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Pigs_in_the_Porridge t1_jaxum47 wrote

Yes they have ruined astronomy better than any country ever has.


Law_Student t1_jaxy6bt wrote

That's like saying that X cigarette company has done more to reduce the chance of lung cancer than any other. You're kind of missing the fundamental issue that huge satellite constellations are bad for all ground-based astronomy. The best thing for astronomy would be not to have an enormous number of satellites in low orbit.


ForceUser128 t1_jaxzkwg wrote

Fuck advancement and people in rural areas with poor to no access to internet. Also 3rd world countries with poor infrastructure, fuck all of them. Also, Ukrainian civilians can rot and die with no internet access, and lol, who needs to know about Iranian atrocities.

Comparing the good starlink has done, is doing, and will do for humanity to cigarettes is one of the most moronic analogies I've heard so far, but the day is young and the haters many.


crazytown69 t1_jay3p2k wrote

It’s easier to just not engage on these posts. It’s all Elon hate bs they don’t care about astronomy. I’ve asked several astronomers and not one has complained. There will be thousands of these articles and it won’t change a thing. It’s sad that politics got involved but that’s the world we live in now. Even the green movement that was loving Elon has turned on him even though he sells more EV’s than all the others combined. Haters gonna hate and paid haters gonna hate even more.


Cutecumber_Roll t1_jay27ds wrote

Space based astronomy is the future. The best thing for astronomy would be cheap launches and a permanent moon settlement.


MyDudeNak t1_jaxvuws wrote

Human advancement requires sacrifices. Professional astronomy will be fine, and it's hard for me to care that a hobbyist will not be able to image a particular galaxy quite as easy.


alexanderpas t1_jaxy593 wrote

> Professional astronomy will be fine


> [...] Observations affected by artificial satellites can become unusable for scientific research [...] SpaceX has been launching Starlink satellites [...] bright satellites could mess up their view of the cosmos by leaving streaks on telescope images as they glide past [...] Even the Hubble Space Telescope, which orbits more than 500 kilometers above the Earth’s surface, is vulnerable to these satellite streaks, as well as those from other satellite constellations.[..] we scanned the archive of Hubble Space Telescope images taken between 2002 and 2021. We find that [..] of 2.7% of the individual exposures with a typical exposure time of 11 minutes are crossed by satellites and that [...] increases with time. [...] With the growing number of artificial satellites currently planned, [...] Hubble Space Telescope images crossed by satellites will increase in the next decade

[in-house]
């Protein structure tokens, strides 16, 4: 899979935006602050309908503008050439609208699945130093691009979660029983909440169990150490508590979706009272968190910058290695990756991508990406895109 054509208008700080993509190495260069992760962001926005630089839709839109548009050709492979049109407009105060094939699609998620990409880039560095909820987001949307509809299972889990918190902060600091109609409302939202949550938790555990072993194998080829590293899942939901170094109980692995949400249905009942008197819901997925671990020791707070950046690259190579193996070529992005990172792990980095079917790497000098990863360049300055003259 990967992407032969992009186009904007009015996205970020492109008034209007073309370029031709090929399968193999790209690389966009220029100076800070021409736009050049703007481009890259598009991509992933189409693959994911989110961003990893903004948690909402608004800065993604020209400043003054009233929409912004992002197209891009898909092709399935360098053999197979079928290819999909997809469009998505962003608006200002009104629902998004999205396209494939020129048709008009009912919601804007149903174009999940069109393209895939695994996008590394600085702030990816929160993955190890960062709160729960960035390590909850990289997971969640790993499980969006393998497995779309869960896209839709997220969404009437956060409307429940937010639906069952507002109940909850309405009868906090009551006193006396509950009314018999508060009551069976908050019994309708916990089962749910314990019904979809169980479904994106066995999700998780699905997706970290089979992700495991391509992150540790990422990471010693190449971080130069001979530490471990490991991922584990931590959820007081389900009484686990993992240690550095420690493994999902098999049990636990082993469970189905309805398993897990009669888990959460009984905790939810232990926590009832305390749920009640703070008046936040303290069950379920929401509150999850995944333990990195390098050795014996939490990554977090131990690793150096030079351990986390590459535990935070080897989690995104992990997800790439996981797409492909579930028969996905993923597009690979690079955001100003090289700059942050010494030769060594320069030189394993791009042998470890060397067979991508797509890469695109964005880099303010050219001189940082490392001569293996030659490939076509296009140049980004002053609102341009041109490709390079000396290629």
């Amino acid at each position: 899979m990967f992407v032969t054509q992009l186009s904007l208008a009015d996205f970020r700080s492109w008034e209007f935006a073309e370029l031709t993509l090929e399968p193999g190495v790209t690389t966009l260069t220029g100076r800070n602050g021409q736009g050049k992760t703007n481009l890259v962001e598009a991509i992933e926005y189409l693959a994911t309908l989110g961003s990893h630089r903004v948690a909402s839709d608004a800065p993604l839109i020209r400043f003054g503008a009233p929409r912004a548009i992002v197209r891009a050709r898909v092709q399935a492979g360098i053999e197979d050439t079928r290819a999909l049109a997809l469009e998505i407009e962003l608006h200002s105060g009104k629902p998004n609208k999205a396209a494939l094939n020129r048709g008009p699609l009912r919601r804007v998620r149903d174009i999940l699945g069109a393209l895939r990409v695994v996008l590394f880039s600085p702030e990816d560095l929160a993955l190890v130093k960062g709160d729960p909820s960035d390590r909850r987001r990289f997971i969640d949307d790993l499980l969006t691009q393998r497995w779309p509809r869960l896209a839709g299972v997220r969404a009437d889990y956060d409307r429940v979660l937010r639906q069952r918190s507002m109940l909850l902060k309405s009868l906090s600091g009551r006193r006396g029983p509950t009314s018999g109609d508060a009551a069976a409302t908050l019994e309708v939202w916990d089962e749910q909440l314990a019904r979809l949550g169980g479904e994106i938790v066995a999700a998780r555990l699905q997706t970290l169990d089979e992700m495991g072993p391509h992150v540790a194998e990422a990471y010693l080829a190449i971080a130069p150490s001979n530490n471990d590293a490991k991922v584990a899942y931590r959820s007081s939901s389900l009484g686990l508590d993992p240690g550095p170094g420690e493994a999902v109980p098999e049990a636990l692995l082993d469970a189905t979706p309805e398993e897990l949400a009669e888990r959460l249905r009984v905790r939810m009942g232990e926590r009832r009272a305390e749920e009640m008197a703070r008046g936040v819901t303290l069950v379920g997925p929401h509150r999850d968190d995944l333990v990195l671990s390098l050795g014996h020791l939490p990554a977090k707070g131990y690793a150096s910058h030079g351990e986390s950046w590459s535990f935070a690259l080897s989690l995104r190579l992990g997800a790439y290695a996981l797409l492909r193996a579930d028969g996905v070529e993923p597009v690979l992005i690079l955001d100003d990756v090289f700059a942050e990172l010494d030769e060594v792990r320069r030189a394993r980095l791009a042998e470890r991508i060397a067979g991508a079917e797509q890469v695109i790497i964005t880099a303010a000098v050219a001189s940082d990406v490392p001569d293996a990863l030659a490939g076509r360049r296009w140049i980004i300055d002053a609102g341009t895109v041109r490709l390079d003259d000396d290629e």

You can't get more professional than a telescope in actual space.


Adeldor t1_jaxzcb9 wrote

Hubble's orbit has decayed over time. If proposals to reboost it come to pass (by SpaceX, no less), the problem will be ameliorated. If not, the telescope's near end of life anyway.

Meanwhile, future spaceborne telescopes are destined increasingly for far orbits (eg L2) to avoid the biggest photobomber of all - the Earth itself. In LEO it obscures nearly half the sky, limiting greatly what can be observed when - especially for long duration exposures. Far orbits bypass both that and satellite constellations.


Pigs_in_the_Porridge t1_jay512g wrote

By "human advancement" you mean "enriching Elon Musk."


Jakebsorensen t1_jayb09h wrote

By “human advancement” he means stable internet connections across the globe


PEVEI t1_jayebsj wrote

On what planet can Starlink service such a large customer base with a reasonable amount of throughput per user?


FlingingGoronGonads t1_jayo0xt wrote

I commend you for trying, but I'm pretty sure you're never going to get through to people stuck in the Musk personality cult. A person who unironically says things like

> Human advancement requires sacrifices

after all the environmental degradation we've seen in the last 200 years of industrialization, and 50 years after "Tragedy of the Commons" was first published, can probably never be made whole. As for the callous and inhuman attitudes you find with Starlink fanatics, this is what I think of when they talk about what they call "human advancement".

Never before has a new industry worked so hard to destroy the very science that birthed it.